Conglomerates scrambling to prevent chairmen from being summoned
By Lee Hyo-sik
Samsung, Hyundai Motor, SK and other conglomerates are on alert as lawmakers are moving to summon their leaders as witnesses during the National Assembly audit of government agencies next month.
Business groups are scrambling to find ways of getting their chairmen or CEOs off the list of those to be summoned; but the Assembly is poised to call in a record number of businesspeople for questioning over a wide range of controversial issues.
The Assembly audit was initially intended to inspect whether ministries and other government bodies performed their duties properly. But over the past few years, lawmakers have opted to summon and grill heads of large businesses, instead of policymakers, to attract more attention from voters.
According to the National Assembly Secretariat, Thursday, 119 businesspeople were summoned during last year's audit. This year's number is expected to exceed it.
In the past, the ruling party attempted to block business tycoons from being summoned as witnesses, as opposition parties used them as a tool to criticize the president and Cabinet members.
But this time, the ruling Democratic Party of Korea (DPK) seems to be more eager to publicly embarrass chaebol owners than opposition parties, according to chaebol watchers.
The Moon Jae-in administration has been spearheading efforts to change the governance structure of conglomerates and force them to treat their small business parties better, as well as penalizing their inter-subsidiary dealings.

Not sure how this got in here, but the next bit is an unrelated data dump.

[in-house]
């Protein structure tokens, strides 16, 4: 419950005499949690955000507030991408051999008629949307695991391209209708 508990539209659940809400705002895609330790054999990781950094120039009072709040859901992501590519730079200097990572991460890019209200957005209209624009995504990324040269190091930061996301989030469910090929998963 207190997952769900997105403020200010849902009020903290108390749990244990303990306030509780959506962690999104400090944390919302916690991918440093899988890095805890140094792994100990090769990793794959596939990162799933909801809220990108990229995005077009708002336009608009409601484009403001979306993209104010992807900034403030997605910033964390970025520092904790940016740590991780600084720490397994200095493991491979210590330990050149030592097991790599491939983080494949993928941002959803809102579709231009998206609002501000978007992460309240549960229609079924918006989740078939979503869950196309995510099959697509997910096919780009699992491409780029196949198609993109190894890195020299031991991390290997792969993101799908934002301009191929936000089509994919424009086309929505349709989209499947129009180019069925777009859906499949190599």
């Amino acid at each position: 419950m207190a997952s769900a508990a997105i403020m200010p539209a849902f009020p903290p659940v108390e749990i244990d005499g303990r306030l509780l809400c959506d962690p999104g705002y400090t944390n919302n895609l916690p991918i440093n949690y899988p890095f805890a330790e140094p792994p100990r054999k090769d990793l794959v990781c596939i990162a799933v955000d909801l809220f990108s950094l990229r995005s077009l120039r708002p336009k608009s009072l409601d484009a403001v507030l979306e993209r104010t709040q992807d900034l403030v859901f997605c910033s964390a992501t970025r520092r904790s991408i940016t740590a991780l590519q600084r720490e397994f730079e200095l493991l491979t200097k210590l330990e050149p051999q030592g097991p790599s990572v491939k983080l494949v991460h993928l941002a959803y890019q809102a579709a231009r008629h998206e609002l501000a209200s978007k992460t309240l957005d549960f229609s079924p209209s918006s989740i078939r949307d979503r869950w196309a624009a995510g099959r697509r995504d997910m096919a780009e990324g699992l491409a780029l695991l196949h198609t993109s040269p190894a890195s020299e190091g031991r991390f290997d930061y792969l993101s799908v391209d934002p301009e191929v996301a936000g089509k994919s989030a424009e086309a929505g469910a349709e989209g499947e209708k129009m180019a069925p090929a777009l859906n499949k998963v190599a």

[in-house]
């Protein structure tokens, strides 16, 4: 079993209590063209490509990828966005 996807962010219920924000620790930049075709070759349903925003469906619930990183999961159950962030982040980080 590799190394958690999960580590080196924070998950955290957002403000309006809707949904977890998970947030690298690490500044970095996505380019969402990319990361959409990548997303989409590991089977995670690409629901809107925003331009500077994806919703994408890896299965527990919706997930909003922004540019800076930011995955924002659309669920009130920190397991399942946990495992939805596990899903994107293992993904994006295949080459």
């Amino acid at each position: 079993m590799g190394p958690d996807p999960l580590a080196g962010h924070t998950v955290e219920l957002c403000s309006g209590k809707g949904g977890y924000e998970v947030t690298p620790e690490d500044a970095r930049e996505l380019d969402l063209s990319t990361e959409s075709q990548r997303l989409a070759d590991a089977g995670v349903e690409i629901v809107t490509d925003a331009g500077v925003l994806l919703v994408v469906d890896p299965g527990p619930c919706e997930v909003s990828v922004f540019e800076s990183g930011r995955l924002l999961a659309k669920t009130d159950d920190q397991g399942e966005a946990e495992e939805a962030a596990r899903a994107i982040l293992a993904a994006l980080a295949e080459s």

"We are mobilizing substantial resources to prevent our top managers from appearing before lawmakers during the Assembly audit in October," said an official at one of the nation's top conglomerates, who declined to be named.
"In the past, we were able to interact with assistants to lawmakers and convey our opinions to them. But it has become harder to do so after the Choi Soon-sil corruption scandal," the executive said. "There isn't much room for us to maneuver but we will do what we can. If our chairman or CEOs are summoned, we will have them ready for lawmakers' questioning."
Lawmakers belonging to the Trade, Industry and Energy Subcommittee and the Environment and Labor Subcommittee, among others, have requested dozens of chaebol owners and their subordinates to attend the audit, scheduled to begin Oct. 12.
In particular, Rep. Park Yong-jin of the DPK has vowed to summon Hyundai Motor Group Chairman Chung Mong-koo over the carmaker's recall of vehicles equipped with the Theta 2 engine. Park claims Korean consumers were treated unfairly in the recall as Hyundai offered better compensation packages to American motorists.
"It is lawmakers' given right to summon businesspeople for questioning. But they shouldn't use that right recklessly because it could adversely affect companies," said an executive at a major business association, who declined to be named.
"Many seem to want to question chaebol chairmen to gain greater public attention, but they should refrain from doing so because it doesn't do any good to anyone. If they really want to deal with what is at issue, they can call in company executives or others familiar with the matter."